Anderson Cooper, CNN


Here are the facts: Arizona's Senate just passed a bill (SB1062) that, as CNN explains, "allows business owners to deny service to [LGBT] customers so long as proprietors were acting solely on their religious beliefs." But Arizona does not have any anti-discrimination laws protecting gay people, who business owners could basically already do that to anyway.

Which is why, when Arizona Senator Al Melvin appeared on AC360, Anderson Cooper really only had one question: "You say this law is about protecting people of faith in Arizona, can you give me a specific example of someone in Arizona who's been forced to do something against their religious belief or successfully sued because of their faith?"

Spoiler alert: Melvin could not.

"It's as basic as religious freedom. You could say that it might be preemptive, after we saw what has taken place in other states, but we think it's nothing more and nothing less than protecting religious freedom in our state," Melvin claimed. The other states he's referring to could possibly be Kansas, South Dakota, Idaho and Tennessee, who attempted to pass similar bills but failed.

Melvin went on to say that it was "not a discrimination bill, but a religious freedom bill." He said he doesn't "know of anybody in Arizona who would discriminate against a fellow human being" and "more people friendly here." And when Cooper attempts to apply the religious logic to, say, unwed mothers or divorcees, Melvin called the analogies "farfetched."

"All of the pillars of society are under attack in the United States. The family, the traditional family, the traditional marriage, mainline churches, the Boy Scouts, you name it, all of the pillars of society as we know it today are under attack, including religious freedom," Melvin ranted.

To which Cooper simply asked, once again, "Who's attacking it, in Arizona?"

And once again, Melvin had no response.

"You can't cite one example where religious freedom is under attack in Arizona," Cooper shot back. "If you can't cite in the entire history of Arizona, one case where religious freedom has been under attack, or even in the past year, is this really the most important thing for you to be working on right now?"

Arizona's Republican governor, Jan Brewer, will now "listen to both sides" before she decides whether to sign the bill into law or veto it. The decision should come by the end of the week.

Meanwhile, as the backlash continues, some senators have come forth, saying they both regret supporting the bill (it was a "lapse," as one senator refers to it) and "didn't expect it to pass."

The three state senators, who initially voted in favor of the measure, said in a letter to Republican Governor Jan Brewer that the proposal had been mistakenly approved in haste and had already caused "immeasurable harm" to Arizona's national image.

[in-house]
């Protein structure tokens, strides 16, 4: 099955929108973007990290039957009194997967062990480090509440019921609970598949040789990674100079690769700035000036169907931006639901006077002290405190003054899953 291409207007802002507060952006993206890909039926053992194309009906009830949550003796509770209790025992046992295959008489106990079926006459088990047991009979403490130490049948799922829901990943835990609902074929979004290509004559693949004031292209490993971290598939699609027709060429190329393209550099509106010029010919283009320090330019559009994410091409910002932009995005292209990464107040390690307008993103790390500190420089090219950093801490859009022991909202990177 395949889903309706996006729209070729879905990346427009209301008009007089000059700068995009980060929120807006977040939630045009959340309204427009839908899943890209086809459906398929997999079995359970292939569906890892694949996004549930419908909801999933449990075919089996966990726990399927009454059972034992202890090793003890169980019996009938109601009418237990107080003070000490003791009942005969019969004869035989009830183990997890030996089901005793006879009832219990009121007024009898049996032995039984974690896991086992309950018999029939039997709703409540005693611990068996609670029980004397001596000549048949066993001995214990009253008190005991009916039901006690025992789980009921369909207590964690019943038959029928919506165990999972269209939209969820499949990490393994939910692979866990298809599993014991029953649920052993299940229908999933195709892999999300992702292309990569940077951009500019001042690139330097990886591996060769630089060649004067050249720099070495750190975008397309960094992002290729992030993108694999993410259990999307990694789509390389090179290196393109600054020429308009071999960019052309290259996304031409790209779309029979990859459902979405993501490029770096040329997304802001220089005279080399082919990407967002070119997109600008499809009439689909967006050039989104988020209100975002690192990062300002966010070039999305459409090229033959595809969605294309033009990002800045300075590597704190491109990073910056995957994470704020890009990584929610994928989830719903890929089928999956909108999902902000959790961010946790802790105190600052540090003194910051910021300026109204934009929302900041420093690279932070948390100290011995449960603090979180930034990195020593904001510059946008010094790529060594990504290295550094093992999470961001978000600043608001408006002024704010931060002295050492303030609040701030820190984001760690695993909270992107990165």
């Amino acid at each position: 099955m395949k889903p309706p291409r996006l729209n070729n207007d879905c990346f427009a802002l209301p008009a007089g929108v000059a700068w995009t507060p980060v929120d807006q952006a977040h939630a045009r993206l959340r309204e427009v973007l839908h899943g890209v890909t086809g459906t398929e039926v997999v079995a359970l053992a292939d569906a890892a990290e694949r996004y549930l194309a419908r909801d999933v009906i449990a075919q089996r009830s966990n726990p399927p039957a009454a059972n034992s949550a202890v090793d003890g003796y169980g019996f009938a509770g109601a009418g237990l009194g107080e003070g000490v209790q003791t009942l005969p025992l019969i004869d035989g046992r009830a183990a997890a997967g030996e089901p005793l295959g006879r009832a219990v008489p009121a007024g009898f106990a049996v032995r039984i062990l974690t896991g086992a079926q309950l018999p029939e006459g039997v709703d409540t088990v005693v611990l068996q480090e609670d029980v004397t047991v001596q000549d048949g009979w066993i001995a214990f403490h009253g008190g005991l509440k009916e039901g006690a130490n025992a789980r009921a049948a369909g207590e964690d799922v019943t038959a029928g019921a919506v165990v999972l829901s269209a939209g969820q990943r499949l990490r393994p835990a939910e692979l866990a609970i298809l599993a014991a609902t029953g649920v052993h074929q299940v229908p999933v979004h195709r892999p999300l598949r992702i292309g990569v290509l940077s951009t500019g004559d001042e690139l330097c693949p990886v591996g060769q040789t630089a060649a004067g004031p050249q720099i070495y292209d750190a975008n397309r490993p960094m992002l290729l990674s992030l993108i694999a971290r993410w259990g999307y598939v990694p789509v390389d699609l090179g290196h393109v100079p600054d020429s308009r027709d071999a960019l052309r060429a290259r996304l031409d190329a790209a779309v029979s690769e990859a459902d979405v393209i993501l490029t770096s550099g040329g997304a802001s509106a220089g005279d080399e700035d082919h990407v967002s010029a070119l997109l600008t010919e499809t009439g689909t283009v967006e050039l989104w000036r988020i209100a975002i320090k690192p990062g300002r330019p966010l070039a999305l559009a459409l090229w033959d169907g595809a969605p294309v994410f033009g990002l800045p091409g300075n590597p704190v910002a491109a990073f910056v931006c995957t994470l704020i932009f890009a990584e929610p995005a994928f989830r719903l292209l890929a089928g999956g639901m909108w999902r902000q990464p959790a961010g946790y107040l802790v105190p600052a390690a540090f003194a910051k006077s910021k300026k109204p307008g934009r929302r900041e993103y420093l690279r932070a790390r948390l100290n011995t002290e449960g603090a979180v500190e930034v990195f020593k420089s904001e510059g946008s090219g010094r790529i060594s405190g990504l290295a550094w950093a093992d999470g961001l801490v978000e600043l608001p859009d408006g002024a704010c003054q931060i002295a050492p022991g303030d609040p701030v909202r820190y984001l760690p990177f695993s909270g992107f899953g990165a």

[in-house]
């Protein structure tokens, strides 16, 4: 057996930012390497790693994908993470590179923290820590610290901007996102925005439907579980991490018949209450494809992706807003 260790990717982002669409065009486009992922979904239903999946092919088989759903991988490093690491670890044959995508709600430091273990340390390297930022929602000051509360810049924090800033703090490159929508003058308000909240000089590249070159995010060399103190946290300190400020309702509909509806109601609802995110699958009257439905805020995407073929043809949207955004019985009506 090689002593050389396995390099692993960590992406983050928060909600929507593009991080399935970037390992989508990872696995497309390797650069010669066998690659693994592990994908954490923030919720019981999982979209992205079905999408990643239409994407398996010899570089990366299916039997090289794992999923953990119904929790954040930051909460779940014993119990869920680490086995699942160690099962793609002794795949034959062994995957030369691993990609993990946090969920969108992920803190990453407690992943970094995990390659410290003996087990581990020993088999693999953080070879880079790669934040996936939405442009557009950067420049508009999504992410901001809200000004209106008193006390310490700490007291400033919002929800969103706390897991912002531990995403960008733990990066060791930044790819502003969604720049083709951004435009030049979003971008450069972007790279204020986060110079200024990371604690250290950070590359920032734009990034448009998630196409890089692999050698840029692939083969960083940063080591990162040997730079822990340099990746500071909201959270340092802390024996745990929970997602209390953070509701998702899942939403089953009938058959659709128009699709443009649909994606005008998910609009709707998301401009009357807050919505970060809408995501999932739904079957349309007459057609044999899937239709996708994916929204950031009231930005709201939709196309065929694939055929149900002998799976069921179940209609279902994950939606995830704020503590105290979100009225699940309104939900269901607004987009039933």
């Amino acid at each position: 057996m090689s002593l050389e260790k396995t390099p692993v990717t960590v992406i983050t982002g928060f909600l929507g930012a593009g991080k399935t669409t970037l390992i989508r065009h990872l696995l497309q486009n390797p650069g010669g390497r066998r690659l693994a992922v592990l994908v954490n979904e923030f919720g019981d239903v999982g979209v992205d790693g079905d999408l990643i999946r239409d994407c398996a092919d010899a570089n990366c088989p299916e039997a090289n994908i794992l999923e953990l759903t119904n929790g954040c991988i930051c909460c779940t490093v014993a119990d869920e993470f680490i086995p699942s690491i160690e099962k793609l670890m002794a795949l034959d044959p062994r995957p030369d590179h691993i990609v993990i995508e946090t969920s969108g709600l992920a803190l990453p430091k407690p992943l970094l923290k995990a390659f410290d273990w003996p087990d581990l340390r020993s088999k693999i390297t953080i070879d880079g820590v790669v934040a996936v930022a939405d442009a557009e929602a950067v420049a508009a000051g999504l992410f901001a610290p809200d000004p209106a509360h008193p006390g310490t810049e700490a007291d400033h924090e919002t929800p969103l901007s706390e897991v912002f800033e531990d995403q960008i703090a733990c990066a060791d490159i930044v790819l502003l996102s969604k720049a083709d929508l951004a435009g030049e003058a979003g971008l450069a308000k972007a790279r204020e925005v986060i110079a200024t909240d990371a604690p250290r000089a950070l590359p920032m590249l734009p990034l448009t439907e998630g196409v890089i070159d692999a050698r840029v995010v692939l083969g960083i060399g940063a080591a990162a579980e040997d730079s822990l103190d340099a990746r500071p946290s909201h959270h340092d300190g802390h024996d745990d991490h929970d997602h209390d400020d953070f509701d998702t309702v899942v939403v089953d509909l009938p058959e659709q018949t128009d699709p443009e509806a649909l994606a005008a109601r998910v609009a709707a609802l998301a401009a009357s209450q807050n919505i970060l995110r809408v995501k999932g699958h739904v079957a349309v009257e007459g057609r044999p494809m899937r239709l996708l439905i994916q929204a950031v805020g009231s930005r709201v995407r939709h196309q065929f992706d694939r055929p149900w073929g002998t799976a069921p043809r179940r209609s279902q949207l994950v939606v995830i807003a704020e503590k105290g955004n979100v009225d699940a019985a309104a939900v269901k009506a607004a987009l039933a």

"While our sincere intent in voting for this bill was to create a shield for all citizens' religious liberties, the bill has instead been mischaracterized by its opponents as a sword for religious intolerance," the senators wrote in letter, by state Senators Adam Driggs, Steve Pierce and Bob Worsley.

When a similar bill was up for vote in Kansas, Andrew Sullivan of The Dish posted a great piece questioning the faith-based motivation behind the bill: "As for the allegedly Christian nature of this legislation, let's not mince words," he writes. "This is the inversion of Christianity."

He continues:

Even if you believe that gay people are going to Hell, that they have chosen evil, or are somehow trying to subvert society by seeking to commit to one another for life, it does not follow that you should ostracize them. The entire message of the Gospels is about embracing those minorities despised by popular opinion. Jesus made a point to associate with the worst sinners – collaborating tax-collectors, prostitutes or lepers whose disease was often perceived as a sign of moral failing. The idea that Christianity approves of segregating any group is anathema to what Jesus actually preached and the way he actually lived. The current Pope has explicitly opposed such ostracism. Christians, far from seeking distance from "sinners", should be engaging them, listening to them, ministering to them – not telling them to leave the store or denying them a hotel room or firing them from their job.

Read the full piece here. And we'll leave you with the words of Ellen Page, who so eloquently said, "This world would be a whole lot better if we just made an effort to be less horrible to one another."

  • Share
  • Tweet
  • Share

We and our partners use cookies on this site to improve our service, perform analytics, personalize advertising, measure advertising performance, and remember website preferences. By using the site, you consent to these cookies. For more information on cookies including how to manage your consent visit our Cookie Policy.